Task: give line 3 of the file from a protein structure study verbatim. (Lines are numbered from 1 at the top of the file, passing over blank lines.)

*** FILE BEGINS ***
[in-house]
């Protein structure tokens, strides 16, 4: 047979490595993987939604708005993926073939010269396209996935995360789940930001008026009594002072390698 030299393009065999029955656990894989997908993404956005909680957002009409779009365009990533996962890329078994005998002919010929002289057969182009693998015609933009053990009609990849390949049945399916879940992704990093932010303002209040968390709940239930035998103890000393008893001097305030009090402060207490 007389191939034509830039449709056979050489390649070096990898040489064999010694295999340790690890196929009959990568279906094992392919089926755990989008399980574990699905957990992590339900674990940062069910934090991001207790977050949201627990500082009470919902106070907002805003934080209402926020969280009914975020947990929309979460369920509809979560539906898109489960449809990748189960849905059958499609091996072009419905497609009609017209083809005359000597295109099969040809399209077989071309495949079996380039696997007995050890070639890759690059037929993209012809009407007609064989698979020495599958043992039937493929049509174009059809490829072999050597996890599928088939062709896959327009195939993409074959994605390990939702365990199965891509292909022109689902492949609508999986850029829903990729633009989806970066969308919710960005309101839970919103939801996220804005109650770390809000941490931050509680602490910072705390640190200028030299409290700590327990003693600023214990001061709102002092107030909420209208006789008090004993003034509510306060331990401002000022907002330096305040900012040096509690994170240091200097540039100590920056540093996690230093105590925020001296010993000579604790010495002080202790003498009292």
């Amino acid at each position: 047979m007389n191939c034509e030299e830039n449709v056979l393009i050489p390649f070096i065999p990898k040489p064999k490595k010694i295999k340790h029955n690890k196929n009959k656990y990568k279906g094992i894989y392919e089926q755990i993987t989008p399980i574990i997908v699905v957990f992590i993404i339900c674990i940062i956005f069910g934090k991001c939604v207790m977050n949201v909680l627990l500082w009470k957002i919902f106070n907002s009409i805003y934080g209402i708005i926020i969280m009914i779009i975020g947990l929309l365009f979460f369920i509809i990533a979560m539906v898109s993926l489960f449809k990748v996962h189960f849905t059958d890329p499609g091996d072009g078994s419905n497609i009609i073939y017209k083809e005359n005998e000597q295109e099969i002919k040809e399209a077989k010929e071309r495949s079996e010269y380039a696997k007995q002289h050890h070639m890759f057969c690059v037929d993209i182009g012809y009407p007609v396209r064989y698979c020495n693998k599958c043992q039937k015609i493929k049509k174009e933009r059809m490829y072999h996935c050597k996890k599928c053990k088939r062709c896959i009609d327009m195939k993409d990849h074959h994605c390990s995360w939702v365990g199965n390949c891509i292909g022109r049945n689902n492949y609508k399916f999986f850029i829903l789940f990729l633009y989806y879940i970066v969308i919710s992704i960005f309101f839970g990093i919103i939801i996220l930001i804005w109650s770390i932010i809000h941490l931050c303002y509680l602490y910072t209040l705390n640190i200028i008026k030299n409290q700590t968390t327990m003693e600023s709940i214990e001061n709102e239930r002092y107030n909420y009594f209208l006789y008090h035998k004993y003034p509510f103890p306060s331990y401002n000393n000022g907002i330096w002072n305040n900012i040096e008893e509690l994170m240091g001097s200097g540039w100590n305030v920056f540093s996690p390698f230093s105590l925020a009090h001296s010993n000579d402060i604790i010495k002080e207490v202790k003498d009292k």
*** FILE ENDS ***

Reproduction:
């Amino acid at each position: 047979m007389n191939c034509e030299e830039n449709v056979l393009i050489p390649f070096i065999p990898k040489p064999k490595k010694i295999k340790h029955n690890k196929n009959k656990y990568k279906g094992i894989y392919e089926q755990i993987t989008p399980i574990i997908v699905v957990f992590i993404i339900c674990i940062i956005f069910g934090k991001c939604v207790m977050n949201v909680l627990l500082w009470k957002i919902f106070n907002s009409i805003y934080g209402i708005i926020i969280m009914i779009i975020g947990l929309l365009f979460f369920i509809i990533a979560m539906v898109s993926l489960f449809k990748v996962h189960f849905t059958d890329p499609g091996d072009g078994s419905n497609i009609i073939y017209k083809e005359n005998e000597q295109e099969i002919k040809e399209a077989k010929e071309r495949s079996e010269y380039a696997k007995q002289h050890h070639m890759f057969c690059v037929d993209i182009g012809y009407p007609v396209r064989y698979c020495n693998k599958c043992q039937k015609i493929k049509k174009e933009r059809m490829y072999h996935c050597k996890k599928c053990k088939r062709c896959i009609d327009m195939k993409d990849h074959h994605c390990s995360w939702v365990g199965n390949c891509i292909g022109r049945n689902n492949y609508k399916f999986f850029i829903l789940f990729l633009y989806y879940i970066v969308i919710s992704i960005f309101f839970g990093i919103i939801i996220l930001i804005w109650s770390i932010i809000h941490l931050c303002y509680l602490y910072t209040l705390n640190i200028i008026k030299n409290q700590t968390t327990m003693e600023s709940i214990e001061n709102e239930r002092y107030n909420y009594f209208l006789y008090h035998k004993y003034p509510f103890p306060s331990y401002n000393n000022g907002i330096w002072n305040n900012i040096e008893e509690l994170m240091g001097s200097g540039w100590n305030v920056f540093s996690p390698f230093s105590l925020a009090h001296s010993n000579d402060i604790i010495k002080e207490v202790k003498d009292k």